A quick calculation was made to see how much of our food
would have to be thrown to the fishes.
With my Warsaw heritage you can imagine the
amount of frozen chicken, meat and various pre-cooked meals were
in that freezer.
However, there is another side, having a Polish
background also means that whatever little space we have on board is crammed
with dry and caned food, spreads, part-baked bread, long life milk and
No, we will not starve, especially considering that
a fresh fish every other day is not too much to ask for..
There was some talk between the engine room crew of
rerouting a shower drain pump to do the job of the freezer pump, but the
problem was put aside for the night while the contents of the freezer
carried on thawing. Night was one hell of a ride with waves as high as buildings
and no shortage of wind. No one got much sleep.
I got out of my pyjamas and into a life vest and harness
for my last watch just as dawn was breaking. The horizon was a long line of
squall clouds and looked quite frightening. One of our main worries is being
caught by a squall with too much sail up.
Shmulik proudly announced that
his watch had been easy and uneventful and went to sleep. And
then it arrived, driving rain, heavy and fast. In a couple of minutes I was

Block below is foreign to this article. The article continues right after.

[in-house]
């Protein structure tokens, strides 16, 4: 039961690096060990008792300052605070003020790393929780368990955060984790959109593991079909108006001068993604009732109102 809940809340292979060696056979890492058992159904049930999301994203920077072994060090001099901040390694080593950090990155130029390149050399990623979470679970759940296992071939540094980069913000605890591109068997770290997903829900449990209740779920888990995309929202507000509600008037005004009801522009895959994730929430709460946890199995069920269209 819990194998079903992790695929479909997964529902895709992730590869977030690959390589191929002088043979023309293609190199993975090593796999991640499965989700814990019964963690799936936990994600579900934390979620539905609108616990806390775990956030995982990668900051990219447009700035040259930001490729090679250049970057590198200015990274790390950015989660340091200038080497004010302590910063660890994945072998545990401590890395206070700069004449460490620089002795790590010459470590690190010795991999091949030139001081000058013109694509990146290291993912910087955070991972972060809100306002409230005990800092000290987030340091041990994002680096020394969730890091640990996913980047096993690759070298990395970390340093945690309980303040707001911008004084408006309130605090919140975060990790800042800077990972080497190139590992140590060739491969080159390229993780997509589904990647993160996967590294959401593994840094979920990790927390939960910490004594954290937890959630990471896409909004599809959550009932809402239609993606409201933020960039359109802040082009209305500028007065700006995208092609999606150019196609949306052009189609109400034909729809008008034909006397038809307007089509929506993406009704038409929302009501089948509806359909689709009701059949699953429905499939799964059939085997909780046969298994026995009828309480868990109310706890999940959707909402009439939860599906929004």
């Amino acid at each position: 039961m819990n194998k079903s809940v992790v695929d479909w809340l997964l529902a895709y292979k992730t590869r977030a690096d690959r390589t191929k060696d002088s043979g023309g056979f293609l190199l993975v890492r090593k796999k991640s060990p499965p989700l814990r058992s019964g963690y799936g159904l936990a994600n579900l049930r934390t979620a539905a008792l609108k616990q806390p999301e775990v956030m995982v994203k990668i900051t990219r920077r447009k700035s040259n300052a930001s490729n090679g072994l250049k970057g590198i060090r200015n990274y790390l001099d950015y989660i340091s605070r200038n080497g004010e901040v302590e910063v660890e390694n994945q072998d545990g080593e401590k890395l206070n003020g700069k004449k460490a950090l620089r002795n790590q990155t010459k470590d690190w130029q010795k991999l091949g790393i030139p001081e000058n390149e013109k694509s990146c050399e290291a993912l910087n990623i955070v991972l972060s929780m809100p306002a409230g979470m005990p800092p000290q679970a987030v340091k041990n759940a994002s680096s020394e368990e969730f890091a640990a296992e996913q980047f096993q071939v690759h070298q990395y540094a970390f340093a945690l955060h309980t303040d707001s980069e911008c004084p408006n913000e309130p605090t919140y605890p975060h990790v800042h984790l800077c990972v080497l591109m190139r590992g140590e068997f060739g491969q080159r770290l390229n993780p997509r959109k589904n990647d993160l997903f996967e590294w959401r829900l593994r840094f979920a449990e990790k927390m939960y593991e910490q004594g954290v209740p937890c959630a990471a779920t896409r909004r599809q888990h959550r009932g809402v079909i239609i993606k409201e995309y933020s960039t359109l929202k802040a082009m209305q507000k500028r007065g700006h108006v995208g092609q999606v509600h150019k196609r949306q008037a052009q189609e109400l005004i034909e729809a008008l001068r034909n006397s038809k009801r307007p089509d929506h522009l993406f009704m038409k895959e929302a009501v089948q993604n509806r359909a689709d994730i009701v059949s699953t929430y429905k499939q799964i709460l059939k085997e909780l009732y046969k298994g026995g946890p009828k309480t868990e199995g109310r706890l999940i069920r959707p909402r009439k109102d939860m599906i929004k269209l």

soaked and Passepartout was clean. After ten minutes
the sun pushed his way through the black clouds to announce the day.
Nature at it's best!
I was steering downwind but not sure what would be best.
Should I try to look for more rain and steer around it? (Our radar shows
heavy rain as green and purple blobs).Or should I just watch the sun go up and
wait for the rainbow. Yes! This is what I came here for.
So far the wind and swell combination have been too much
for us to contemplate flying the spinnaker. Our foresail design makes it hard to
go 'wing on wing', so we are gibing every twenty-four hours making our voyage
longer but at least we're a bit more comfortable. And what is another day or two
on a journey like this?
After all we do have food for a months at least, even
after giving up the freezer..
The good news is that after rebuilding the broken pump
and spending most of the day using every single tool in the box, it looks like
Chris and Shmulik have got the freezer working again. As I write I can hear
the generator humming as they give it a few hours of power to re-freeze.
Gabriella and I sorted through the contents and threw
away whatever looked or smelled suspicious. The damage seems to have been
limited to a couple of frozen chickens and a few kilos of ground
Tomorrow we celebrate Chris's birthday and I'm
optimistic the champagne will be cold after all.